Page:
The Hall decided against removing Schilling, but nevertheless his support waned in his final season of eligibility, as he dropped to fifth overall in the final tally.
The hotly debated cases for Bonds, Clemens, Sosa and Schilling will move to a new arena: the Hall of Fame's Today's Game era committee, The Hall's era committees are comprised of players, executives and media who are charged with evaluating overlooked candidates. The Today's Game committee is next scheduled to convene during the 2022 winter meetings in a few months.
Among first-time eligibles on this year's ballot, All-Star infielder Alex Rodriguez received just 34.3 percent of the vote despite a dazzling career that saw him finish with 696 home runs and 2,086 RBI, totals which both rank fourth all-time in their respective categories. Rodriguez was suspended for the entire 2014 season for violating baseball's policy against performance-enhancing drugs.
Phillies shortstop Jimmy Rollins (9.4 percent) was the only other first-time eligible beyond Ortiz and Rodriguez to draw enough support to remain on the ballot.
Longtime third baseman Scott Rolen finished with 63.2 percent, which was fourth overall in the final rundown. Rolen's support has steadily increased in recent years, putting him in an excellent position to be selected perhaps as soon as the next cycle of balloting. Others who received at least 50 percent support included first baseman Todd Helton (52 percent) and closer Billy Wagner (51 percent).
Ortiz, widely known for his gregarious personality and endearing nickname, became the second career designated hitter to be selected via the writers' balloting. Seattle Mariner great Edgar Martinez became the first when he was elected in 2019. A member of three World Series-winning teams in Boston, Ortiz hit 541 career home runs and added 17 more while putting together a celebrated postseason resume.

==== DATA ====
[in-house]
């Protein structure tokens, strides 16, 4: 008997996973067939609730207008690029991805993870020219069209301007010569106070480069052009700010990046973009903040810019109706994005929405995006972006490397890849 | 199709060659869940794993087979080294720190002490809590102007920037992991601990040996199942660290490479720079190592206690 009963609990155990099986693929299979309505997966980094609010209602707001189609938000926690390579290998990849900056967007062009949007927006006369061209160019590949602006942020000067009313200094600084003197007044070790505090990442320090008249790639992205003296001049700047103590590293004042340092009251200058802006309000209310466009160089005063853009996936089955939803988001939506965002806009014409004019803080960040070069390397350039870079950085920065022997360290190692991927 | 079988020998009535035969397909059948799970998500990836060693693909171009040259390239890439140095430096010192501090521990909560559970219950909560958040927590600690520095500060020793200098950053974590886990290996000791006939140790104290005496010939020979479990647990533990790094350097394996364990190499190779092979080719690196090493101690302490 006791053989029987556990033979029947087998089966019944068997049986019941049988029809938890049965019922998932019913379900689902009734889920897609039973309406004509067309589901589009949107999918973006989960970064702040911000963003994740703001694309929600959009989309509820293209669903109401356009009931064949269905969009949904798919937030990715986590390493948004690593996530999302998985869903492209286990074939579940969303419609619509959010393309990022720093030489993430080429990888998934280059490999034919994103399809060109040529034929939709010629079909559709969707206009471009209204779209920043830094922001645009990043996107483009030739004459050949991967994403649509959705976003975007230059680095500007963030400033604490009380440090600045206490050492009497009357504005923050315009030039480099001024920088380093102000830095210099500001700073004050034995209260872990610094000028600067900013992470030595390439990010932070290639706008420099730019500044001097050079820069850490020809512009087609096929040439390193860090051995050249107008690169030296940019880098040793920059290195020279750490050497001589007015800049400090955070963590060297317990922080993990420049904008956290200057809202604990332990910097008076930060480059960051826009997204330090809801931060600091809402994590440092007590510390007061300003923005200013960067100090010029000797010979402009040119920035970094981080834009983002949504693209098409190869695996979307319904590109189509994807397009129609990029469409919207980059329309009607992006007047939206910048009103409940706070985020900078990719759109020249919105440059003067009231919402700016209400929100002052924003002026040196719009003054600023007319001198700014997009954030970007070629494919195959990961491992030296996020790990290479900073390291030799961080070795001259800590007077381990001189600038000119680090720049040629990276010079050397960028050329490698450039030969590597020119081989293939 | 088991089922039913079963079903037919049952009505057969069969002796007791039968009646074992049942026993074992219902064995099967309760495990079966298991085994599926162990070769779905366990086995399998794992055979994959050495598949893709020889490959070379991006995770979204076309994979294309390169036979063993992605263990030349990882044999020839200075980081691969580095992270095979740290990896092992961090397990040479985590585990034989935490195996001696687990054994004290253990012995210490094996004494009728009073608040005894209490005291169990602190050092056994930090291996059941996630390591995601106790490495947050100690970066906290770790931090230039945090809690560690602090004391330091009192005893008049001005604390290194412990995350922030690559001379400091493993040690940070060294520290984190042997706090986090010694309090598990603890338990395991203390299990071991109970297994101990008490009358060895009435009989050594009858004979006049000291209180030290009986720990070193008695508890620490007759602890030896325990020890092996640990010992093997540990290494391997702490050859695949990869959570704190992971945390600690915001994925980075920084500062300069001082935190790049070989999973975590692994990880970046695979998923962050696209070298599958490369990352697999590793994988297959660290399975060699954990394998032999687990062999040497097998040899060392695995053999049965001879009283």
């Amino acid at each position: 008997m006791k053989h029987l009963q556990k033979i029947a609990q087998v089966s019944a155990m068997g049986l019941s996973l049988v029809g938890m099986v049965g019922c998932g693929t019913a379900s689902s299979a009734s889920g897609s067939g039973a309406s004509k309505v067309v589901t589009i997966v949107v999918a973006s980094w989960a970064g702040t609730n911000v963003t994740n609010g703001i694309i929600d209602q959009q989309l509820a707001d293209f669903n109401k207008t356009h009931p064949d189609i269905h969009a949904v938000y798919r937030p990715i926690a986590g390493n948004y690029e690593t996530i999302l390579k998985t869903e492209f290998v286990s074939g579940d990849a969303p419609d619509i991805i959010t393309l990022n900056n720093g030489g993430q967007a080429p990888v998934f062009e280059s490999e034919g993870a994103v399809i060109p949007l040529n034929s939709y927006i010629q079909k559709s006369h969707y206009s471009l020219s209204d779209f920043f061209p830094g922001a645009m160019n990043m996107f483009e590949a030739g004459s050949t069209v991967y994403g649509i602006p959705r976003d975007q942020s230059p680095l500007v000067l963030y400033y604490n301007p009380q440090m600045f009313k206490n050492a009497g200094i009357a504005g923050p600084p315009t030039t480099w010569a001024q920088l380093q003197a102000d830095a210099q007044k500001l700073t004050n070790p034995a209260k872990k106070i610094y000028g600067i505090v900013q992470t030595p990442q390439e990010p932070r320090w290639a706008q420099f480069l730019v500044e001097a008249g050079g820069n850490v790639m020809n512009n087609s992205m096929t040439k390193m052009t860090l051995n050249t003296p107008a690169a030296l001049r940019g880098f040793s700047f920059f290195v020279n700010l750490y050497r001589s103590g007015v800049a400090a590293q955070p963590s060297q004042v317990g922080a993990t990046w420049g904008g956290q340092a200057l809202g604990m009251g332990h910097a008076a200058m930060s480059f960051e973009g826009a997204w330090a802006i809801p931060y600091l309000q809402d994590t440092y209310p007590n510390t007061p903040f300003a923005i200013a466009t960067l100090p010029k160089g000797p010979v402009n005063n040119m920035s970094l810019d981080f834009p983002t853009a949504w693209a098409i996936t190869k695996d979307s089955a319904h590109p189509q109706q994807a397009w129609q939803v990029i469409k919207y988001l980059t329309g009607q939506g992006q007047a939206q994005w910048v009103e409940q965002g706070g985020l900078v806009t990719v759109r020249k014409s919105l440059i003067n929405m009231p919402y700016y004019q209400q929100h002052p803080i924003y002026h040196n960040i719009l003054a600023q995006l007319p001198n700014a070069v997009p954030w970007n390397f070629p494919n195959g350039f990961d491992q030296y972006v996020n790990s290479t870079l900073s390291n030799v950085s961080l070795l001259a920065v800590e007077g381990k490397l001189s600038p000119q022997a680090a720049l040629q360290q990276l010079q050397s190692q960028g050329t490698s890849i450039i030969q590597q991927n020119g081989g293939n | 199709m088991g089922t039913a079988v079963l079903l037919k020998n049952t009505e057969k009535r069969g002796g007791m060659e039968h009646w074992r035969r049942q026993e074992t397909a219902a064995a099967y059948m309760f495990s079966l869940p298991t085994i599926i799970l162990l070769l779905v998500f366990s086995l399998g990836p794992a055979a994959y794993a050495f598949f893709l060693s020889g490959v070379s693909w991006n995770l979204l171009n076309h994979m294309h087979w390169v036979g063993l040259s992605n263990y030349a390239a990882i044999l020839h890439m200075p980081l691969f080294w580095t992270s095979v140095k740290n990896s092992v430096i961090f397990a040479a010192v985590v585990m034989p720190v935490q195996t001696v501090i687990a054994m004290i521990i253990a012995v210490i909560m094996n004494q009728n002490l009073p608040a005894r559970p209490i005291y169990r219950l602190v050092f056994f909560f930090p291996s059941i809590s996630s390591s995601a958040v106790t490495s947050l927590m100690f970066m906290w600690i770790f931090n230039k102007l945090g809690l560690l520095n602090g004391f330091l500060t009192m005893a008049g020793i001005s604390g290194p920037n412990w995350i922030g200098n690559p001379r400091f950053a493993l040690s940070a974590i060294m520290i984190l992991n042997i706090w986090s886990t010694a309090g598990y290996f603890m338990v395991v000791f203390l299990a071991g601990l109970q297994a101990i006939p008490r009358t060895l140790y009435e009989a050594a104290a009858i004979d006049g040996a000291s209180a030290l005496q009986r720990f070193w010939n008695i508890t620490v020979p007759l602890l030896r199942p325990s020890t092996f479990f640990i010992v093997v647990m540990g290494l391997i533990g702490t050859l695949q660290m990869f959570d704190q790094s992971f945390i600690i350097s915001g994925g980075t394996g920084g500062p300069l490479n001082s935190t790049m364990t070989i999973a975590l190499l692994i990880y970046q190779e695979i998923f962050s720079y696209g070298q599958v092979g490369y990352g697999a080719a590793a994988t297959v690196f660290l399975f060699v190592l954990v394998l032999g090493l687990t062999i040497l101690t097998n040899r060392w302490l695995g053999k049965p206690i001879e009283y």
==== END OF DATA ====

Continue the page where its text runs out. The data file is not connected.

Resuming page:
"For a young boy from Santo Domingo, I always dreamed of playing professional baseball," Ortiz said through the Red Sox. "Thanks to the encouragement of my father, Leo, and my mother, Angela Rosa, I knew from my earliest days at Estudia Espaillat High School in the Dominican Republic that I had the opportunity to pursue my dream of playing in the big leagues."
Ortiz will become the second Hall of Famer from 2004 Red Sox, who famously broke Boston's 86-year championship drought by winning that season's World Series, joining pitcher Pedro Martinez.
"We broke the curse and then got two more championships before I retired in 2016," Ortiz said in the statement. "What a sweet and beautiful journey it has been."
Ortiz will enter the Hall during the induction ceremony at the Clark Sports Center in Cooperstown, N.Y., on July 24. He will join six players selected by a pair of era committees last month, including Brooklyn Dodgers great Gil Hodges, Twins slugger Tony Oliva, longtime White Sox star Minnie Minoso, pitcher Jim Kaat, Black baseball pioneer Bud Fowler and Negro League legend and ambassador Buck O'Neil. All but Ortiz, Kaat and Oliva will be honored posthumously.
In addition, late broadcaster Jack Graney will be honored as the Ford C. Frick award winner for excellence in broadcasting, while ESPN's Tim Kurkjian will be recognized as this year's winner of the BBWAA Career Excellence Award for meritorious contributions to baseball writing.
With Ortiz standing as the lone winner from this year' BBWAA balloting, the writers have now elected just one player total over the last two cycles. The sudden drought comes on the heels of a fertile period for inductees, which saw the writers select 22 players during the period from 2014 to 2020.